What do Chris Wondolowski, Sebastien Le Toux, Tim Ream, Teal Bunbury and Andy Najar have in common? Not many would have pegged any of them as franchise cornerstones entering the 2010 Major League Soccer season.
Entering the 2011 campaign, Wondolowski is the reigning Major League Soccer Golden Boot winner; Le Toux is one of the hardest-working, more-feared attackers in the league; Ream is a U.S. national team center back on the rise; Bunbury is building off a great rookie year and subsequent success with the U.S. national team; and Najar is one of the league's brightest wingers just a year removed from high school.
So who are some candidates to break out this season? Here's 10 who can make a big impact in 2011:
Juan Agudelo, F, New York Red Bulls
Entering the 2010 season, Agudelo was one of those "at least a couple of years away" prospects with oozing with potential. A year later, he's U.S. Soccer's Next Big Thing. After displaying his technical skill in the postseason and with the U.S. in friendlies against South Africa and Chile, the bar for Agudelo has been raised at an exponential rate. While the hype machine probably needs to be turned down a notch or two, the fact remains that he'll be starting alongside Thierry Henry in what should be one of the league's more fierce attacks.
Eric Alexander, M, FC Dallas
There's a reason that FC Dallas deemed Dax McCarty to be expendable, and that reason is Alexander. A crafty, hardworking central midfielder entering his second season in the league, Alexander blossomed in the latter half of 2010 and earned a call-up to Bob Bradley's January training camp. Not necessarily the flashiest or most tenacious of players, Alexander can provide an effective box-to-box presence in front of Daniel Hernandez. Alexander, a relative unknown a year ago, faces the challenge of trying to fulfill raised expectations while competing in a loaded Western Conference.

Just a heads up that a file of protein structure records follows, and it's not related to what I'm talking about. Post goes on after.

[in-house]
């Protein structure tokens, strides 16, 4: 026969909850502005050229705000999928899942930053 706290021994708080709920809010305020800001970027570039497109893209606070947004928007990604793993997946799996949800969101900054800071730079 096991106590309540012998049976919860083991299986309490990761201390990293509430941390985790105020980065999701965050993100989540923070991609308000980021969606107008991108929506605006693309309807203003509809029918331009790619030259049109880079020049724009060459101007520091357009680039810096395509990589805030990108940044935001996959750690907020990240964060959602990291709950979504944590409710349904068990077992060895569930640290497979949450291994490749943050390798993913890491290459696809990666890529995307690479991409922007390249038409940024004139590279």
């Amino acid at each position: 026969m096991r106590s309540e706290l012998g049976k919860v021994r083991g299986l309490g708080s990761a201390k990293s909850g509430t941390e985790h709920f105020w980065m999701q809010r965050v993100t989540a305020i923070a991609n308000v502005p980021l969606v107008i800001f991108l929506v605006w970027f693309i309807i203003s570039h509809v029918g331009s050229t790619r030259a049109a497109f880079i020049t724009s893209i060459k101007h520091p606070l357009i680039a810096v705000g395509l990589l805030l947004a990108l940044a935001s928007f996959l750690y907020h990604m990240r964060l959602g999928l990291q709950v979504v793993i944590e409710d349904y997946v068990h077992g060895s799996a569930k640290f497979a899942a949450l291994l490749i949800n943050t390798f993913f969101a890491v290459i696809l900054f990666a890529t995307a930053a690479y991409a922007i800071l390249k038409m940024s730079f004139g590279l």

Alvaro Fernandez, M, Seattle Sounders
Can someone with the distinction of being a designated player really be considered a breakout candidate? Sure, especially when that player spent most of his time coming off the bench last season. Fernandez, a member of the 2010 Uruguay World Cup team, saw spot duty after joining the Sounders last summer, but the technically sound midfielder is a projected starter on the right this season. His on-ball skills combined with the Sounders' firepower -- namely left winger Steve Zakuani and fellow DPs Fredy Montero and Blaise Nkufo -- could lead to some explosive results in a make-or-break year for Seattle.
Photo Gallery: Top 10 breakout players
Jeremy Hall, M, Portland Timbers
Plagued by injuries and cast in the wrong role in New York, the former Mryland star is primed for a breakout season in the Rose City. Portland has assembled a formidable attacking corps, with Kenny Cooper, Darlington Nagbe and pending signing Jorge Perlaza joining the holdovers from the team's USSF Division 2 side. Hall's ability to bring pace and width to that attack and deliver quality service from the flanks will be paramount to the Timbers' offensive success. Although he was miscast as a right back and lost in the shuffle while with the Red Bulls, Hall should have every chance to succeed as a midfielder in Portland.
Tally Hall, GK, Houston Dynamo